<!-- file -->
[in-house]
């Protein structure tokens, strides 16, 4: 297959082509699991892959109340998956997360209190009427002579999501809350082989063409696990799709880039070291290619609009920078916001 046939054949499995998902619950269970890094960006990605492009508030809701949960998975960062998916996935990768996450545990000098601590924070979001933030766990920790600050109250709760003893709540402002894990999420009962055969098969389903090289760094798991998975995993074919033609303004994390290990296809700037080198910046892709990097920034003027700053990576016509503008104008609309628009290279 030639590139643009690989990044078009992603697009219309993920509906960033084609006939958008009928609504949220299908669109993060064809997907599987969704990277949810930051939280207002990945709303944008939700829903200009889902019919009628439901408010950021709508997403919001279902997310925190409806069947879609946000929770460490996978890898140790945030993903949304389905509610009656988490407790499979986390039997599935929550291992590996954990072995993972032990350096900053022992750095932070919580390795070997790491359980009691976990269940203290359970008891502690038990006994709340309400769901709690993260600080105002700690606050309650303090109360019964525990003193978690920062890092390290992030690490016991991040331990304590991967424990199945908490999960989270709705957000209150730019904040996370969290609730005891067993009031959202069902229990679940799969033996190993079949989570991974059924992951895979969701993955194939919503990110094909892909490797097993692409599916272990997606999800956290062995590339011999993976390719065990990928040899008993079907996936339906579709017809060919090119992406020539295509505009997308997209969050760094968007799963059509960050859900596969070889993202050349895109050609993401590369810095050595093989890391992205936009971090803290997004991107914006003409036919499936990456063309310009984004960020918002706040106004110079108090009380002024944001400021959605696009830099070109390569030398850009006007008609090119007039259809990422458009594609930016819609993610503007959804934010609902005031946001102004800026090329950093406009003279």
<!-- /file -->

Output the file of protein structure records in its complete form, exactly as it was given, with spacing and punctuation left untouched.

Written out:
[in-house]
């Protein structure tokens, strides 16, 4: 297959082509699991892959109340998956997360209190009427002579999501809350082989063409696990799709880039070291290619609009920078916001 046939054949499995998902619950269970890094960006990605492009508030809701949960998975960062998916996935990768996450545990000098601590924070979001933030766990920790600050109250709760003893709540402002894990999420009962055969098969389903090289760094798991998975995993074919033609303004994390290990296809700037080198910046892709990097920034003027700053990576016509503008104008609309628009290279 030639590139643009690989990044078009992603697009219309993920509906960033084609006939958008009928609504949220299908669109993060064809997907599987969704990277949810930051939280207002990945709303944008939700829903200009889902019919009628439901408010950021709508997403919001279902997310925190409806069947879609946000929770460490996978890898140790945030993903949304389905509610009656988490407790499979986390039997599935929550291992590996954990072995993972032990350096900053022992750095932070919580390795070997790491359980009691976990269940203290359970008891502690038990006994709340309400769901709690993260600080105002700690606050309650303090109360019964525990003193978690920062890092390290992030690490016991991040331990304590991967424990199945908490999960989270709705957000209150730019904040996370969290609730005891067993009031959202069902229990679940799969033996190993079949989570991974059924992951895979969701993955194939919503990110094909892909490797097993692409599916272990997606999800956290062995590339011999993976390719065990990928040899008993079907996936339906579709017809060919090119992406020539295509505009997308997209969050760094968007799963059509960050859900596969070889993202050349895109050609993401590369810095050595093989890391992205936009971090803290997004991107914006003409036919499936990456063309310009984004960020918002706040106004110079108090009380002024944001400021959605696009830099070109390569030398850009006007008609090119007039259809990422458009594609930016819609993610503007959804934010609902005031946001102004800026090329950093406009003279």